Although songs recorded before 1972 receive no copyright protection under U.S. law, that doesn’t mean SiriusXM can keep playing the Beatles, the Supremes and many other classic recordings without paying the artists and their record labels, California Judge Mary Strobel ruled earlier this week.
Strobel’s ruling was a bit of a surprise, as she had signaled two months ago she would side with SiriusXM. But in late September, a federal court ruled in favor of the Turtles in the hit Sixties group’s $100 million class-action lawsuit against the satellite radio company for playing its songs without permission—leading Strobel to agree that California law “must be interpreted to recognize exclusive ownership rights as encompassing public performance rights in pre-1972 sound recordings.”
Major record labels Sony, Universal and Warner, which own rights to the master recordings for most well-known modern songs, filed suit against SiriusXM in September 2013. They argued that even though U.S. law did not give copyright protection to sound recordings until after 1972, a variety of state laws, including those in California, covered such recordings. SiriusXM disagreed. “I think everybody should get paid, and I think everybody should pay,” David Frear, the company’s chief financial officer, said during a banking conference, as quoted in the New York Times. “But to get there, there needs to be a change in the laws. And it shouldn’t be coming from the bench. It should be coming from the legislature.”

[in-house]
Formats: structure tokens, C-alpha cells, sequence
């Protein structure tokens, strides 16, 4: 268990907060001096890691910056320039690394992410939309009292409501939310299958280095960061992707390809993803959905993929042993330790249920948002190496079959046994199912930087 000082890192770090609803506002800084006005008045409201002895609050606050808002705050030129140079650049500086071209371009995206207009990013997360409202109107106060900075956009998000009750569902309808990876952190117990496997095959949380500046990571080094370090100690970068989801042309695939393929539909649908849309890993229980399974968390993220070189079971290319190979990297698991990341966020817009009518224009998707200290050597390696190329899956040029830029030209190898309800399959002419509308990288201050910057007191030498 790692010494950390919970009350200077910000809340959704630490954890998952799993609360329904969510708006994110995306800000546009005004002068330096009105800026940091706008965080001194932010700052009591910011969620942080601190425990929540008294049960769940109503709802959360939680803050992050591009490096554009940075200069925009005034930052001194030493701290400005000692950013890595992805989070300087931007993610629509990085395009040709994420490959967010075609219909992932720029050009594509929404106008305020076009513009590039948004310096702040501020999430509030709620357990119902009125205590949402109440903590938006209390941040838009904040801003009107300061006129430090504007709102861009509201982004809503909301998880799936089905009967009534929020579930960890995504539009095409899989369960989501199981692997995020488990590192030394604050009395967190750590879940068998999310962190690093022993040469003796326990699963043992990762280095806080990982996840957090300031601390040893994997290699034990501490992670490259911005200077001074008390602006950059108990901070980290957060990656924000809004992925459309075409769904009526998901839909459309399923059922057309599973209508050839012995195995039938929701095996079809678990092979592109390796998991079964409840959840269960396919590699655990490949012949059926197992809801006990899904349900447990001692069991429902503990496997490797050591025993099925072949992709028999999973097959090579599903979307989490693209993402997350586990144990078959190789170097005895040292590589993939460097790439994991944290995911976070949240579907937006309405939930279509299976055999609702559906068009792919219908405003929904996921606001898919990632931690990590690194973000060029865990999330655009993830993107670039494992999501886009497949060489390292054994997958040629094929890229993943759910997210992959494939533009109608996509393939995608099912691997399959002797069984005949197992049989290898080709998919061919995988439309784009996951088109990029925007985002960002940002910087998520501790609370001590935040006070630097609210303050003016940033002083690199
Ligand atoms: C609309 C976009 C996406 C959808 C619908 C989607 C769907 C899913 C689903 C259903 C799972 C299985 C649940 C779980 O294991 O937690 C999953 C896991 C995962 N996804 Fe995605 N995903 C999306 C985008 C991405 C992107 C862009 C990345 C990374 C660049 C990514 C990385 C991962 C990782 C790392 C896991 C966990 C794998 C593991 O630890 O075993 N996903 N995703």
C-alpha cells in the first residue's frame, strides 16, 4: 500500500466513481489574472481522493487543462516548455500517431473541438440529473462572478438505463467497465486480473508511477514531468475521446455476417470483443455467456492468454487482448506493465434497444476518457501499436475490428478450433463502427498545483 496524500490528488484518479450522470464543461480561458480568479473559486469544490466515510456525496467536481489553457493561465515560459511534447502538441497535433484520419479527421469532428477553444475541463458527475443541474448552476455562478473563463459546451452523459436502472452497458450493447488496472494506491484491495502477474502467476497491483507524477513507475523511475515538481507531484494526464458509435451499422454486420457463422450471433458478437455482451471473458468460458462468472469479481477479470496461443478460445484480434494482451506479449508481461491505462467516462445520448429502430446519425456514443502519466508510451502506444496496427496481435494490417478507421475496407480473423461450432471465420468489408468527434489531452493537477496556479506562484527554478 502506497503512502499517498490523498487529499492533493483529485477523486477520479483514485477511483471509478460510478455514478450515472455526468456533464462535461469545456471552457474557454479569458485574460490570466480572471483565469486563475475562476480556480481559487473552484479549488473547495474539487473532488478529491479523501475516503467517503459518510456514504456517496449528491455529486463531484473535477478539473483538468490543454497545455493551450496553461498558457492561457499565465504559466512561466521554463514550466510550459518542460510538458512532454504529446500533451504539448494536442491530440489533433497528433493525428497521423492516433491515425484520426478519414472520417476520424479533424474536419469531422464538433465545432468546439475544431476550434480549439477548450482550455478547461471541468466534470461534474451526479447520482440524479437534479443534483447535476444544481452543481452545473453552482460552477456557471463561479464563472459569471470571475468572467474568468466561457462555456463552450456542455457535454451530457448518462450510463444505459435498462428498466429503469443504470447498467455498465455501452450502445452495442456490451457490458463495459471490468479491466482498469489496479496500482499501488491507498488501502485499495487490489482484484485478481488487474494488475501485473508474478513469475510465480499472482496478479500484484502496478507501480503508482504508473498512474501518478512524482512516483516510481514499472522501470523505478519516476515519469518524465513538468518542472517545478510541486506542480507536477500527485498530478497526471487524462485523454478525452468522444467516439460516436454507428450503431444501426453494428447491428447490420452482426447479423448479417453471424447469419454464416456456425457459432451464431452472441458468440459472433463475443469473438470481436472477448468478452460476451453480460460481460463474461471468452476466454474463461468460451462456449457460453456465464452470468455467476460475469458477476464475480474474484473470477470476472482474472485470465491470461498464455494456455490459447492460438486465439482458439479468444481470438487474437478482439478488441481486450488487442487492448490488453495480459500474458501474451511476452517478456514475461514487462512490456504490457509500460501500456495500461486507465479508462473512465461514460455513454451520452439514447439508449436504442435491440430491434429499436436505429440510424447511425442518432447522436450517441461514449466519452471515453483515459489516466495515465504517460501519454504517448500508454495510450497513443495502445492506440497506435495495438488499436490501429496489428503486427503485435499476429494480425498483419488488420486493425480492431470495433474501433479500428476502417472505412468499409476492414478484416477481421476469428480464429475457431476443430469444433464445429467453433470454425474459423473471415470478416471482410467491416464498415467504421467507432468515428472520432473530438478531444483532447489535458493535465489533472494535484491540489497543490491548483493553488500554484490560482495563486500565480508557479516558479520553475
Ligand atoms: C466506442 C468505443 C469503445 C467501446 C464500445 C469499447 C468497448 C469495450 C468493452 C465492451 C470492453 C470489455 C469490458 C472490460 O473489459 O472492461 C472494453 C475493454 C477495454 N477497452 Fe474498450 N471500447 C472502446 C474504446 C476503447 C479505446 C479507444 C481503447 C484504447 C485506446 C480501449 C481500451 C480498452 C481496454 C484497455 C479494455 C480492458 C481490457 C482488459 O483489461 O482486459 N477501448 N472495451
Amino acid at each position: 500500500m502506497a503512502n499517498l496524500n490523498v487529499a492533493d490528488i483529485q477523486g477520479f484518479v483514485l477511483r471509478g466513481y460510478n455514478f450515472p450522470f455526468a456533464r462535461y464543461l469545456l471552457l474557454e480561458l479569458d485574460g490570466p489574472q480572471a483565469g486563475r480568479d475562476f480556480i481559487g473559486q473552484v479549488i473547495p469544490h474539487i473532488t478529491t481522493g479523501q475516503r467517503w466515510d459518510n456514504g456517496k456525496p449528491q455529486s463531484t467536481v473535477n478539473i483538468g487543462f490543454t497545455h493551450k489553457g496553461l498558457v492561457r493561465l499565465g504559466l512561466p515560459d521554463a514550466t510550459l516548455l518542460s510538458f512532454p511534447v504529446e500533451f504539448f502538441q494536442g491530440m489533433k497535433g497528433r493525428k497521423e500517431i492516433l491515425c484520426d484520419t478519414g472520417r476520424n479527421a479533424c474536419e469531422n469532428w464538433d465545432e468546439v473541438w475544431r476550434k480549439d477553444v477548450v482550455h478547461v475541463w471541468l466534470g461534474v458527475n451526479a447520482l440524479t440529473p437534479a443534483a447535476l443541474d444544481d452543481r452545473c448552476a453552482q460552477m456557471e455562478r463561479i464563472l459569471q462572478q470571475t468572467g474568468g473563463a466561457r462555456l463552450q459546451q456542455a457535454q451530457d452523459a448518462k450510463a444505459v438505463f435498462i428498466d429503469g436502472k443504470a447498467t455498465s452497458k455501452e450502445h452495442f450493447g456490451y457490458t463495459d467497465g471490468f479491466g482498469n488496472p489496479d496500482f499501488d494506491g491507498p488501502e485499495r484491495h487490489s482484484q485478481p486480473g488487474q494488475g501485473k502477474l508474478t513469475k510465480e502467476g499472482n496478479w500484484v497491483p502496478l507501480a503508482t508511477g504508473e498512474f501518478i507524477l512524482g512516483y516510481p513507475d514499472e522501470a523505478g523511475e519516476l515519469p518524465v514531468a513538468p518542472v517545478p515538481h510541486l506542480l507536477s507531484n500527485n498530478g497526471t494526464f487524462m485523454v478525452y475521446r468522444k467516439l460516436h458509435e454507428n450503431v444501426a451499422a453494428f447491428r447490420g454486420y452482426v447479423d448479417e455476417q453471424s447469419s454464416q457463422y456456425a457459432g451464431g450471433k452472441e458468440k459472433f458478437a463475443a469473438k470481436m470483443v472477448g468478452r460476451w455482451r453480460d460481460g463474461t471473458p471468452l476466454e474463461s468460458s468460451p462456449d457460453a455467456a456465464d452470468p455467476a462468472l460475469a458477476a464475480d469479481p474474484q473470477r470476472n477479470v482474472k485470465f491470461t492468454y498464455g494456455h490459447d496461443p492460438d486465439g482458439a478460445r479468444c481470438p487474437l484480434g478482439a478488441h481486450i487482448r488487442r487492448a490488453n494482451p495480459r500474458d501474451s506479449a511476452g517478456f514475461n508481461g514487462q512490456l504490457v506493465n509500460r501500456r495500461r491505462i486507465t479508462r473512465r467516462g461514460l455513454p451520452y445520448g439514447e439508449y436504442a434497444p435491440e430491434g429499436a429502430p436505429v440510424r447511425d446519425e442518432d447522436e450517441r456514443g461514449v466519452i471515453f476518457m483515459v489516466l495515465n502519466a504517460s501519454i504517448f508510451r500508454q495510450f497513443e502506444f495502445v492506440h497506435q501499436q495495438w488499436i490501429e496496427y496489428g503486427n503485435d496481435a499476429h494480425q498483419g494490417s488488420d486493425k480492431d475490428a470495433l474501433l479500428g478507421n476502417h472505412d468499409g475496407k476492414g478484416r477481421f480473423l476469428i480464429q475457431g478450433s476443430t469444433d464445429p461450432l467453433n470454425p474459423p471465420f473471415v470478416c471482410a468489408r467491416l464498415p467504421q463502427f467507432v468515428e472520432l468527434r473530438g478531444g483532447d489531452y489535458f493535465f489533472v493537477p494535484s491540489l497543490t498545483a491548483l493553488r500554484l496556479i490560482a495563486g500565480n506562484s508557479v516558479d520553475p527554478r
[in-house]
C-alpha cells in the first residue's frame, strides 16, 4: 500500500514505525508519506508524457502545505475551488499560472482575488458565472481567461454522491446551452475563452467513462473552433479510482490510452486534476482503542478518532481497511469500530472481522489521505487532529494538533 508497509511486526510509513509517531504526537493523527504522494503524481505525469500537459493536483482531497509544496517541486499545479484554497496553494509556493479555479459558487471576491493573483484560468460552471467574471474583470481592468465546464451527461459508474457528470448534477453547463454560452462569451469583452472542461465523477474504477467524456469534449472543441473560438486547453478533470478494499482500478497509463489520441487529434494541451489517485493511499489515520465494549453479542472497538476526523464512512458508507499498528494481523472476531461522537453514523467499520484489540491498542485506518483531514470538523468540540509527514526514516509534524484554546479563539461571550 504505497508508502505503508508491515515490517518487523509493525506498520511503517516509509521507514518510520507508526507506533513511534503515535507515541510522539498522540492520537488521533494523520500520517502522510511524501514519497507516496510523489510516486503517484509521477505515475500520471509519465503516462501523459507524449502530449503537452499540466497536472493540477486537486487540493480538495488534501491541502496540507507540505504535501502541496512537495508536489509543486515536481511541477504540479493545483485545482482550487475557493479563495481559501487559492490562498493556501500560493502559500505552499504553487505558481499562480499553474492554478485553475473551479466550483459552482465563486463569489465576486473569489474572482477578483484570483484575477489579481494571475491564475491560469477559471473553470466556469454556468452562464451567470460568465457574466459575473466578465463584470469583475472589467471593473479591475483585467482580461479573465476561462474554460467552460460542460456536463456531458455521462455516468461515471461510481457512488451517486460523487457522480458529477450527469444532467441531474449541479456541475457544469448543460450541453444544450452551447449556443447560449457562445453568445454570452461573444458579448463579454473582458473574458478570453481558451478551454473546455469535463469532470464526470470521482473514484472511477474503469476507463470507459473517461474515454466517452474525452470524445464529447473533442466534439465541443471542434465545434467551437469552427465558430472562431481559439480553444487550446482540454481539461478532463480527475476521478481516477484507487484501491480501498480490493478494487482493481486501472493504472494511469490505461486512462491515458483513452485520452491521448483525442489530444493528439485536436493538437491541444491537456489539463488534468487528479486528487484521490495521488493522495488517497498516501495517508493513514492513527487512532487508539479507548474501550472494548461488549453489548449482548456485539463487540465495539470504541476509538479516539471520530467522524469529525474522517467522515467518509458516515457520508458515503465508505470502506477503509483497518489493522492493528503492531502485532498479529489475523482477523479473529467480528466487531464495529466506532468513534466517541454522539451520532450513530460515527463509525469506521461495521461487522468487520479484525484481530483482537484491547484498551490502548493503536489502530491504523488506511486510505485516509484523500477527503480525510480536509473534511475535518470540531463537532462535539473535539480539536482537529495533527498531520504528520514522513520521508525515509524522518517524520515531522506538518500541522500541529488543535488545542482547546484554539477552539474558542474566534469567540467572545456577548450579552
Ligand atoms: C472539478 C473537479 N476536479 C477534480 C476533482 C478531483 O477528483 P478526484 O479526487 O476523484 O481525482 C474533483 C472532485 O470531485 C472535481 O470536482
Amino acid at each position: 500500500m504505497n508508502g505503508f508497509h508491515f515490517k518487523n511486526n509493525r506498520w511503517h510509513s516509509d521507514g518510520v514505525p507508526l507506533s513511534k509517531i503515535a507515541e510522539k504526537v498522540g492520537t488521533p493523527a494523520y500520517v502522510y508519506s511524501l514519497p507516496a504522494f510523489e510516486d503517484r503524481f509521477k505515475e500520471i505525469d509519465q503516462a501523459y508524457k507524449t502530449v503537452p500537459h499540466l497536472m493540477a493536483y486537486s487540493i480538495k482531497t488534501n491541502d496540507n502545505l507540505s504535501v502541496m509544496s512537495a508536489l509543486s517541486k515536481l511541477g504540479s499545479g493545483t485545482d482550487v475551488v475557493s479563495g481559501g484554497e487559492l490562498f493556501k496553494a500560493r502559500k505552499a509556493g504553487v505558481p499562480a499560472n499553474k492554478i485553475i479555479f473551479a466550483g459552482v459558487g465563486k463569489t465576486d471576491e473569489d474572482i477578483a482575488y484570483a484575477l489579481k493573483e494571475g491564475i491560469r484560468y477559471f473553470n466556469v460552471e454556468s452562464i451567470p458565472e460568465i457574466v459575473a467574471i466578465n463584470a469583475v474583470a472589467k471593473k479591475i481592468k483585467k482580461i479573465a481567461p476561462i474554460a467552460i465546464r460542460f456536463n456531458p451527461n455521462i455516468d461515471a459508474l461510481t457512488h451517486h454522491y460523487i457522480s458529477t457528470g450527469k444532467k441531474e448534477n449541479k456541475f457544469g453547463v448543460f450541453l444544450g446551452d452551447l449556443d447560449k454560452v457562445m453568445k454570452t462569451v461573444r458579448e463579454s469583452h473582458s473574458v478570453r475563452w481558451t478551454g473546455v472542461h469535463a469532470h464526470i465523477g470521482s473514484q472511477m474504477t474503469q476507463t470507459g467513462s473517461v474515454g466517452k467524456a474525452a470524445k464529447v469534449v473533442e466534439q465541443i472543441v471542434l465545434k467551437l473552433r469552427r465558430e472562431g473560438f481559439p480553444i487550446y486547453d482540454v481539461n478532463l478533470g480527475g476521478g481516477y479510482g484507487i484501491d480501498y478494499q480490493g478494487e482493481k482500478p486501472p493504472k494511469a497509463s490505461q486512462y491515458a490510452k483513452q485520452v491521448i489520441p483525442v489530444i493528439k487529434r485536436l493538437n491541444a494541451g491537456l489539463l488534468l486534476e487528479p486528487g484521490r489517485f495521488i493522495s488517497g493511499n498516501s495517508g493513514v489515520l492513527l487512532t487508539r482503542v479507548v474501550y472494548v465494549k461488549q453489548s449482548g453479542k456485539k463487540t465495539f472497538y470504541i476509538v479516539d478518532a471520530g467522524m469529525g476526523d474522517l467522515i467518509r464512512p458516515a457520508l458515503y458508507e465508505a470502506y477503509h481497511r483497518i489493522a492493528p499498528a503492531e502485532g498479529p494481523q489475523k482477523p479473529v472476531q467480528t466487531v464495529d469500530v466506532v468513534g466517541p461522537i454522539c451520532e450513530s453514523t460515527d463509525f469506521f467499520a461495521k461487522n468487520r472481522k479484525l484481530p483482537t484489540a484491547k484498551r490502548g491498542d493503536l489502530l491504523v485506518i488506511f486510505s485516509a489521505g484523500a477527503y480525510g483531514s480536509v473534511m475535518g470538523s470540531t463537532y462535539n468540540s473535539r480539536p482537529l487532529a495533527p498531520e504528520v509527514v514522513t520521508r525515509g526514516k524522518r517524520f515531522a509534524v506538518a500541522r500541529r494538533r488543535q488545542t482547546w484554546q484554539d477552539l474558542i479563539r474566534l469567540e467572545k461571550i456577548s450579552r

Strobel’s ruling could influence courts in cases involving Internet-radio giant Pandora, which paid $343 million in song-licensing costs in 2013 but has not been compensating artists and labels for pre-1972 recordings. In early October, after their court victory against SiriusXM, Flo and Eddie of the Turtles filed a similar class-action lawsuit against Pandora, this time for $25 million.
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“It’s increasingly clear that SiriusXM, Pandora and other digital music firms who refuse to pay legacy artists and rights holders are on the wrong side of history and the law,” Cary Sherman, chief executive of the Recording Industry Association of America, which represents the labels, said in a statement. “It’s time for that to change.”